Just sent this to the Washington Post’s Ombudsman:
Today’s lead editorial on the Al-Kidd v. Ashcroft case blindly repeats a piece of government propaganda that has been decisively falsified in the court proceedings of that very case.
“High Court Should Overturn Kidd v. Ashcroft” begins like this:
ABDULLAH AL-KIDD was arrested at Dulles International Airport in 2003 after purchasing a one-way, first-class ticket to Saudi Arabia.
In fact, testimony and subpoenaed airline records establish that Al-Kidd had a round-trip coach ticket. The government’s false statement — originally made to the court to justify arresting him — misled the court and it is this very pattern of government misrepresentations that played a significant role in the judicial turn against immunity which the Post (in my opinion wrongly) critiques. The Post’s error is no mere detail but serves as means of obfuscating — avoiding — the central facts that undermine the argument the Post wishes to make.
I guess if you use fake facts it’s easier to write editorials in favor of unlimited and un-accountable state power to detain US citizens (AP: “Over the next 16 days he would be strip-searched repeatedly, left naked in a jail cell and shower for more than 90 minutes in view of other men and women, routinely transported in handcuffs and leg irons, and kept with people who had been convicted of violent crimes. On a long trip between jails, a federal marshal refused to unlock al-Kidd’s chains so he could use the bathroom.”).
No mere factual correction can fix this problem since that would fail to make clear that the factual change undercuts the entire logic of the editorial, but I have never yet seen a correction which makes such an admission, and don’t have much hope here.
The question for you, though, is this: how could the Post allow someone to write an editorial on such an important matter who isn’t even aware of one of the better-known facts of the case? And who doesn’t then check the facts. Or read the AP feed on the subject (2/27/11) which in addition to summarizing the vile conditions of confinement in which the government held Al-Kidd states,
But the sworn statement the FBI submitted to justify the warrant had important errors and omissions. The $5,000 one-way, first-class seat that the agents said al-Kidd purchased was, in reality, a coach-class, round-trip ticket. The statement neglected to mention that al-Kidd had been cooperative or that he was a U.S. citizen with a wife and children who also were American.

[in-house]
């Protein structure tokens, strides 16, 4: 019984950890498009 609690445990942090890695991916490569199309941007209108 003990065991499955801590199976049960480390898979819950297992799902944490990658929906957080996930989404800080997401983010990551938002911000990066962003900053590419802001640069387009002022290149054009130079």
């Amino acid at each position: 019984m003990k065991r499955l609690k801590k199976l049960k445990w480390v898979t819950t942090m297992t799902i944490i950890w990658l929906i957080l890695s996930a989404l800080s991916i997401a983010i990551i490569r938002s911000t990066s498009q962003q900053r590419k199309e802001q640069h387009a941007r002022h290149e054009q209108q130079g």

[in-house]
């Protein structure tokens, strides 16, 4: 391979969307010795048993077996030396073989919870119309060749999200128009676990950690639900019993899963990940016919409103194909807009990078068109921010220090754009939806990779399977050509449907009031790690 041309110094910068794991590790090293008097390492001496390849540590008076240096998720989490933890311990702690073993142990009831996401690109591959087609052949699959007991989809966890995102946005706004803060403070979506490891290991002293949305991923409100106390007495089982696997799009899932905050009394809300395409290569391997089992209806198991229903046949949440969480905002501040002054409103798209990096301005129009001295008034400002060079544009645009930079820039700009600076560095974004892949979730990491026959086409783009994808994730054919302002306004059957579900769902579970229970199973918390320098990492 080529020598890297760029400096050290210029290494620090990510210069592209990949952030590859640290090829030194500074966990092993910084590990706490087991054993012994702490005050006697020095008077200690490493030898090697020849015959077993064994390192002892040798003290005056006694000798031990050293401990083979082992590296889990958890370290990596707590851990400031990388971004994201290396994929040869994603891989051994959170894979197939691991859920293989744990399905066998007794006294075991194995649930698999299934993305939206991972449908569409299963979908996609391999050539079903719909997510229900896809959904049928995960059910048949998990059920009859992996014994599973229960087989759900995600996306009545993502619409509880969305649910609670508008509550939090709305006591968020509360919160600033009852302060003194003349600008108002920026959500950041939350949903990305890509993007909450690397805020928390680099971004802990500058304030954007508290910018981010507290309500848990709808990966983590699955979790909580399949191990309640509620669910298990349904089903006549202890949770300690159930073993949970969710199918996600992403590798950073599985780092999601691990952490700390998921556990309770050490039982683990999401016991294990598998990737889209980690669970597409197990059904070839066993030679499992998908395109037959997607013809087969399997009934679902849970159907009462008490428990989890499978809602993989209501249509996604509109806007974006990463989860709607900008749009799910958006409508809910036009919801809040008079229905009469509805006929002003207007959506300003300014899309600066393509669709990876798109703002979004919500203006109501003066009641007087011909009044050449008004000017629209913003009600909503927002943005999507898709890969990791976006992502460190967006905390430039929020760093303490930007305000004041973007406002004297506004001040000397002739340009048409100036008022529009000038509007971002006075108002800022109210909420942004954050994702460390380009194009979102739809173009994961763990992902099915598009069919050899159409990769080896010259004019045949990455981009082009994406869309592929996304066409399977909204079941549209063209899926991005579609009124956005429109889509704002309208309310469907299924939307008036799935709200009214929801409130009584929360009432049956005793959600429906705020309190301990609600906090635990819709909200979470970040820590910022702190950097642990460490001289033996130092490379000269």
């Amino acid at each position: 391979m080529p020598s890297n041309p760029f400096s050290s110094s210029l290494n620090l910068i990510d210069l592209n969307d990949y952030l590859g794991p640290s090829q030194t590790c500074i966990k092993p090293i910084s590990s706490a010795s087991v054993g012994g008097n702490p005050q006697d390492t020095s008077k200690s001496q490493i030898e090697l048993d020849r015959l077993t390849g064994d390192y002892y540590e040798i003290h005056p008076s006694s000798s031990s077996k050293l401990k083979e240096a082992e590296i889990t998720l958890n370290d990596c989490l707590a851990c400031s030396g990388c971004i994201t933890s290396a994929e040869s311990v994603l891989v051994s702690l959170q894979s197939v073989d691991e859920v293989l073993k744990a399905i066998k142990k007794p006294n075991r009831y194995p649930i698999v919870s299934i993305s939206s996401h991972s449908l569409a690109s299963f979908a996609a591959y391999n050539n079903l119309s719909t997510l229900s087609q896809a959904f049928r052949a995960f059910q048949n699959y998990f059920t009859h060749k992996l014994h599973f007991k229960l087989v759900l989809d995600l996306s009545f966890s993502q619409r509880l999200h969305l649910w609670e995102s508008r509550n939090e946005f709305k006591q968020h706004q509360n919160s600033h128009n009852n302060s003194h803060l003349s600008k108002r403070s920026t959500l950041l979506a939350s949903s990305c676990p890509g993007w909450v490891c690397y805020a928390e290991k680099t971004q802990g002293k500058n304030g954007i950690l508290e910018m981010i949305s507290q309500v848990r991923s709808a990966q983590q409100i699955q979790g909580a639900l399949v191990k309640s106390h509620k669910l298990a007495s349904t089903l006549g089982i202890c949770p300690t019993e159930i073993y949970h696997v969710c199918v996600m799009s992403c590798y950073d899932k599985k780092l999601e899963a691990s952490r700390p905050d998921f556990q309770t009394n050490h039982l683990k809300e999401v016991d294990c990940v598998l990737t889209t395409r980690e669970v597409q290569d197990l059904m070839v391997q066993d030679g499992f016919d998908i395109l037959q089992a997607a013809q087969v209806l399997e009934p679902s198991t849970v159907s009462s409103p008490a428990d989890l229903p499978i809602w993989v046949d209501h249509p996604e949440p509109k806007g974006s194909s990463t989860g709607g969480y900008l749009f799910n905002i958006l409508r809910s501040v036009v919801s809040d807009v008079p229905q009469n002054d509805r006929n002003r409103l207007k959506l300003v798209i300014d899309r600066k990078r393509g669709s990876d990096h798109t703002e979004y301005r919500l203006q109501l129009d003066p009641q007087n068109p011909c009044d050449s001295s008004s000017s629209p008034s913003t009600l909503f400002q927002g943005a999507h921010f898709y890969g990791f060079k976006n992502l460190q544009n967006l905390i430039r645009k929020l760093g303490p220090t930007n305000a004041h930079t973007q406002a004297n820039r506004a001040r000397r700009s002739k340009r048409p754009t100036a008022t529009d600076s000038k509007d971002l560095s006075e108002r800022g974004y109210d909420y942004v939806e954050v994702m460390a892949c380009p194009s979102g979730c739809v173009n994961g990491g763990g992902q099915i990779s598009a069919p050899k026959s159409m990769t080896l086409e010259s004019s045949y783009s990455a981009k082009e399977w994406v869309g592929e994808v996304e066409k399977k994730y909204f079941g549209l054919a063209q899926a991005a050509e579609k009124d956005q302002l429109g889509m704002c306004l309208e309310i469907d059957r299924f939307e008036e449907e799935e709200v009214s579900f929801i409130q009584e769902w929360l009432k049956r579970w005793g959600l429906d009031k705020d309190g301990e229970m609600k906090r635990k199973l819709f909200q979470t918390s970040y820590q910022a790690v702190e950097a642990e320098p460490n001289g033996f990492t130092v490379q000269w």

In other words, the accurate facts were and are no secret: it almost takes work to avoid them.
And one more question for you: even as the Post preaches a doctrine of no-accountability for government officials who lie about and mistreat US citizens, does it practice a similar doctrine of non-accountability for editorialists who get basic, key, facts this badly wrong? Or will there be some internal sanction?
I got this auto-reply a little while later:
I will be out of the office starting 01/31/2011 and will not return until 12/31/2011.
Thanks for writing. My two year term as ombudsman has ended and a replacement will be named soon. In the meantime, if you have questions or concerns about news coverage, I’d suggest you e-mail or call the appropriate department in the newsroom. Among them:
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Post Main Number: 202-334-6000
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For circulation or delivery issues, call the subscriber services department at 202-334-6100, or firstname.lastname@example.org
So it looks as if the Post has been Ombudsless for a month (suggesting that filling the job is not a priority, or perhaps no one good wants to touch the job with a ten foot pole). And also that the Obmudsman role doesn’t extend to editorials. I don’t know that there’s much point in sending this in as a letter to the Editor. They’ll just chop it to bits even if they run it.
Update 2: More on the Post and Ombudspersons at The Washington Post Says It has an Ombudsman.